September 14, 2011, Wednesday

MarketWatch (full article)

Job seekers, get ready for personality tests
More employers are using pre-hire assessments

“Sometimes companies will put in a kind of nonsense question to make sure people are paying attention,” said John Hausknecht, Associate Professor of Human Resource Studies at Cornell University in Ithaca, N.Y.

Tests don’t have the final say

“Bombing” a personality assessment won’t necessarily lose you a job, experts said.

“For companies that manage their staffing system well, personality tests are going to be a small part of the process,” Hausknecht said. With assessments, “there is no one magic bullet that works for all people and all jobs. Personality tests might be combined with an interview, plus some kind of a work sample.”

HR Magazine, September 13, 2011, Tuesday

HR Magazine

September 13, 2011, Tuesday

HR Magazine (full article)

Experts: Prepare Now for Aging Workforce

Yet what most U.S. companies don’t realize, experts say, is that they need to reduce the chance of financial and legal problems arising with these employees—a group more subject to disabilities than younger workers.

“Workplaces must be ready to accommodate these employees, or there will be more disability claims,” warned Susanne M. Bruyere, director of the Employment and Disability Institute, Industrial and Labor Relations School, Cornell University, during a webinar Aug. 30, 2011.

Men's Health, September 7, 2011, Wednesday

Men's Health

September 7, 2011, Wednesday

Men's Health (full article)

Convince Your Co-workers

“Our research shows that these feelings of being uncertain tend to stifle people’s ability to judge creative ideas,” says Jack Goncalo, Ph.D., the study’s co-author and an assistant professor in organizational behavior at Cornell University. “This can be problematic when encountered in an everyday business scenario, especially if people are going to dismiss new concepts for the practical, obvious solution.”

But even though people may have a bias against your creativity, you can still convince them to hear you out. Try these methods of persuasion the next time you pitch a great idea.

CNNMoney, September 2, 2011, Friday


September 2, 2011, Friday

CNNMoney (full article)

Not quite the union label

Richard W. Hurd, associate dean of the ILR School at Cornell University
, studies and surveys professional workers and has written about hybrid organizations. Professionals "do want a voice at work, because of their education, their grasp of the field" they specialize in, he says. But "it's not clear what form it will take. Alliances are in some sense experimental forms."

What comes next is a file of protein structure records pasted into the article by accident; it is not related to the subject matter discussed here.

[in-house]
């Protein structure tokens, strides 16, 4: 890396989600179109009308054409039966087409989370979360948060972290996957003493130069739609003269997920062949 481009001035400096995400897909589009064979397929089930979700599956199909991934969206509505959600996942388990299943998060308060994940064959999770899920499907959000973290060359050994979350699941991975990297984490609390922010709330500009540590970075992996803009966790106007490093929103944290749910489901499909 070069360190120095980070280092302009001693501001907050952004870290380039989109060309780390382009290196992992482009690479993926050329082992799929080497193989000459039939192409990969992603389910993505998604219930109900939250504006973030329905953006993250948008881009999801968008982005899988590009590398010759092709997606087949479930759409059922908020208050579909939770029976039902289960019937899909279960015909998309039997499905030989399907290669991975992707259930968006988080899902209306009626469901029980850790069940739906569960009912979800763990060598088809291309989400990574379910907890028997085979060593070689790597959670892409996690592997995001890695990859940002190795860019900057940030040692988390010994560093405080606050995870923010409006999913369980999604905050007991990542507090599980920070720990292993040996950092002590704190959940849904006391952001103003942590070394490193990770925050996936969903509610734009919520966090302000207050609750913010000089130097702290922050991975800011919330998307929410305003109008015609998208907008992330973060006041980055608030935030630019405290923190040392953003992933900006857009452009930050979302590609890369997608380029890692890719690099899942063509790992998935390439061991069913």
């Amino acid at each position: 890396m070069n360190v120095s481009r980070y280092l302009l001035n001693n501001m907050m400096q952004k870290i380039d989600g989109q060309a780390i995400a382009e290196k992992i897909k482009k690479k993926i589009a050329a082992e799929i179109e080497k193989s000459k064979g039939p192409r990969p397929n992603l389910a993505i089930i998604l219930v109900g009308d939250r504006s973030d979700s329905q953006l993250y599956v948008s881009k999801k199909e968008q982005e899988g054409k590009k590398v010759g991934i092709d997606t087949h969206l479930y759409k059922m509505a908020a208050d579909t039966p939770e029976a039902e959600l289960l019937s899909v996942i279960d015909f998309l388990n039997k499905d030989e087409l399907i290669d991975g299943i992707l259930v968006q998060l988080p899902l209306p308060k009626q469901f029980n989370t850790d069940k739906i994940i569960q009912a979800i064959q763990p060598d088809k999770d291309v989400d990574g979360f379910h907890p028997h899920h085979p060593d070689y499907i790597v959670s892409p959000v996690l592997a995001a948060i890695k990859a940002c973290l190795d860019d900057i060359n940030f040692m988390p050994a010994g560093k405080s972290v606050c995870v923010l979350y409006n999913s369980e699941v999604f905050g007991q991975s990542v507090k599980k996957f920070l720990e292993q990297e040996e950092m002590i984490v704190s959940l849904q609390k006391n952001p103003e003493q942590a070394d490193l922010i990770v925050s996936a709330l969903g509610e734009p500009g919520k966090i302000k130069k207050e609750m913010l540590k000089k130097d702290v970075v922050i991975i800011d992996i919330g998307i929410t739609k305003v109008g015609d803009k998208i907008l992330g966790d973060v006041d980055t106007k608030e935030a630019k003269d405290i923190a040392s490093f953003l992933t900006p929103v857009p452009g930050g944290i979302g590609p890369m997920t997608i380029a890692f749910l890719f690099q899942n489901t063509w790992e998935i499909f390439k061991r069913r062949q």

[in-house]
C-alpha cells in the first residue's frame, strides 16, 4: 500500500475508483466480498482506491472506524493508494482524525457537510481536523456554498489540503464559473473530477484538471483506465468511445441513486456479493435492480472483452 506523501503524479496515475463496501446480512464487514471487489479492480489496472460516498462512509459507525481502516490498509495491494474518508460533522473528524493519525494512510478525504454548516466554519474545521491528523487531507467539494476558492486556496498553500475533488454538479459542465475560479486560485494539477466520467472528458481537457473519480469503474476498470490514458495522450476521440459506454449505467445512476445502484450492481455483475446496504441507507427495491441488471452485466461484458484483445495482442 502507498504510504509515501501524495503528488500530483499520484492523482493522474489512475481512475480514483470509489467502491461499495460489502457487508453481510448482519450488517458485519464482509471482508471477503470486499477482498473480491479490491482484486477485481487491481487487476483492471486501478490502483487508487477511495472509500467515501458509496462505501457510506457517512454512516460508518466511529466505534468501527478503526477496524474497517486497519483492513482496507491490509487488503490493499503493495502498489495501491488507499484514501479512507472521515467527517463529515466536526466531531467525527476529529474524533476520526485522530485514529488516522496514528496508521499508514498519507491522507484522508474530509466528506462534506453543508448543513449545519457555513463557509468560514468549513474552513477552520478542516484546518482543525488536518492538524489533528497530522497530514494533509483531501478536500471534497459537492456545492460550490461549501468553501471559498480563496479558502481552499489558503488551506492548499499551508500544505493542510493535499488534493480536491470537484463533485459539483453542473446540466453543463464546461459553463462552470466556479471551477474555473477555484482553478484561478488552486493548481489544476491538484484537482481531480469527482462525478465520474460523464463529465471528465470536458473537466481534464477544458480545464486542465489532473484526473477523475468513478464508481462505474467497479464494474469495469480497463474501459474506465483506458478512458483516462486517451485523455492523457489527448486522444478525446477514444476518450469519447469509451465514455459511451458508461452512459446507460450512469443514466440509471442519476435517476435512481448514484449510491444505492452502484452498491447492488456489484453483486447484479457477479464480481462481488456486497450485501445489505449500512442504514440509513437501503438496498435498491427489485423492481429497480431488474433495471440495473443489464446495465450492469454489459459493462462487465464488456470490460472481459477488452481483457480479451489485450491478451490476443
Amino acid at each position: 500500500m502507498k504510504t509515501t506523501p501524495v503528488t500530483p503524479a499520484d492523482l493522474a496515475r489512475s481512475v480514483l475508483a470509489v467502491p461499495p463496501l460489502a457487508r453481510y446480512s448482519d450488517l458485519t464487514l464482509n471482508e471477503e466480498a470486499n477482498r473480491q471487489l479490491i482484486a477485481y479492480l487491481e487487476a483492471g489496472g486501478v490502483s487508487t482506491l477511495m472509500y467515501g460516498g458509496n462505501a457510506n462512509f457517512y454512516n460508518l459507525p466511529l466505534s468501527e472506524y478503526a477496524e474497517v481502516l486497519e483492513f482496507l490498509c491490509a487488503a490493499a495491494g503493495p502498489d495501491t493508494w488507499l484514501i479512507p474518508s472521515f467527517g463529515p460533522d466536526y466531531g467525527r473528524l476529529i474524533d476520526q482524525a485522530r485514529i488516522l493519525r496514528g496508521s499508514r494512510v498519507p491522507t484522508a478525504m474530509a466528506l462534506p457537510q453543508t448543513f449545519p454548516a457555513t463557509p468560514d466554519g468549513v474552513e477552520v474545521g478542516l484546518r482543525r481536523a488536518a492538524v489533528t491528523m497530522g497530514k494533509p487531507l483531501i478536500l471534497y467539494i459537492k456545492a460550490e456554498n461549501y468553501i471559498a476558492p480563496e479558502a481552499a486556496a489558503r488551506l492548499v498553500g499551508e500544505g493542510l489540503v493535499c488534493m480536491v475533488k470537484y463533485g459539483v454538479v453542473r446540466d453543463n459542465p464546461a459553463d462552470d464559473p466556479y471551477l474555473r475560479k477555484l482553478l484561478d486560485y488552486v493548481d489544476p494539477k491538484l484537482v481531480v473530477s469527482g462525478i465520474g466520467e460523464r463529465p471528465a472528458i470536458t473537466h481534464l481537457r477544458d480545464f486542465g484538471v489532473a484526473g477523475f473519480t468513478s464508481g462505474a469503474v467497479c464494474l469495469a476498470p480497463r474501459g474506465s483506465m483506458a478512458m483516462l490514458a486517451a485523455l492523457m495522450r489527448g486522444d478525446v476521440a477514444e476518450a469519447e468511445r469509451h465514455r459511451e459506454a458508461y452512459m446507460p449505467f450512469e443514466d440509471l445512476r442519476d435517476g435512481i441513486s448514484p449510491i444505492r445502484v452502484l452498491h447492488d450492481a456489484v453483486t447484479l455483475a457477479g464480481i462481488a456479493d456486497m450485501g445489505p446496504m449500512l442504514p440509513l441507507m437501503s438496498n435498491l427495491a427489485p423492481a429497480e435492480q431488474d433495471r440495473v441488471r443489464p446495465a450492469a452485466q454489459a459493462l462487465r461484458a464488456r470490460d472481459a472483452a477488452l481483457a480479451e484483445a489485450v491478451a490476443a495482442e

While professional workers are deeply concerned about such issues as layoffs and jobs being sent overseas, Hurd believes it isn't clear whether those concerns will lead them to seek full-blown unionization.

NPR, September 1, 2011, Thursday


September 1, 2011, Thursday

NPR (full article/listen)

Labor's Criticism Of Obama Grows Louder

At a recent breakfast hosted by The Christian Science Monitor newspaper, Trumka criticized Obama, saying without bolder action on the economy, the president "doesn't become a leader anymore. He's being a follower."

That criticism didn't surprise Kate Bronfenbrenner, a labor expert at Cornell University.

"The labor movement sees that he [Obama] keeps on acting as if he just moves further to the center, maybe then Republicans will stop being so intractable," she said.

WorldatWork's workspan magazine, September 2011

WorldatWork's workspan magazine

September 2011

An monthly column in workspan® applying scholarly research to the "real world" by ICS Director Kevin Hallock.

Say on Pay and Compensation Design
Year One of Say on Pay

Mail & Guardian, August 30, 2011, Tuesday

Mail & Guardian

August 30, 2011, Tuesday

Mail & Guardian (full article)

Diversity leads to better companies

According to Cornell University's School of Industrial and Labor Relations (ILR), "Workplace diversity is a people issue, focused on the differences and similarities that people bring to an organization. It is usually defined broadly to include dimensions beyond those specified legally in equal opportunity and affirmative action non-discrimination statutes."

"As a concept, diversity is considered to be inclusive of everyone. In many ways, diversity initiatives complement non-discrimination compliance programs by creating the workplace environment and organizational culture for making differences work. Diversity is about learning from others who are not the same, about dignity and respect for all, and about creating workplace environments and practices that encourage learning from others and capture the advantage of diverse perspectives."

Reuters, August 29, 2011, Monday


August 29, 2011, Monday

Reuters (full article)

Verizon seen winning healthcare union fight

Negotiations between Verizon and the unions representing its wireline workers are expected to resume on Wednesday after both sides last week agreed on a new framework for bargaining. About 45,000 technical and customer service workers -- roughly half of Verizon's wireline workforce -- returned to work last week after a two-week work stoppage.

"With the workforce returning to work, both sides realize that an extended strike would be very costly and they're both backing down," said Professor Harry Katz, a labor specialist at Cornell University. Katz added, however, "Verizon is going to get meaningful concessions in the negotiations. They're just not going to get the extreme draconian concessions they were after.", August 26, 2011, Friday

August 26, 2011, Friday (full article)

Thrift in store for US research

The result is that universities are increasingly subsidizing grants from their own funds (see 'Footing the US research bill'). Between 1969 and 2009, the proportion of research funding supported by institutional money rose from 10% to 20%, according to the US National Science Foundation. Public universities and all but the wealthiest private ones are increasingly taking that money from tuition fees. "The cost of research gets passed on to undergraduates," says Ronald Ehrenberg, an economist at Cornell University in Ithaca, New York, and a member of the panel. This erodes public support for research universities — a trend that the panel hopes to reverse with its recommendations.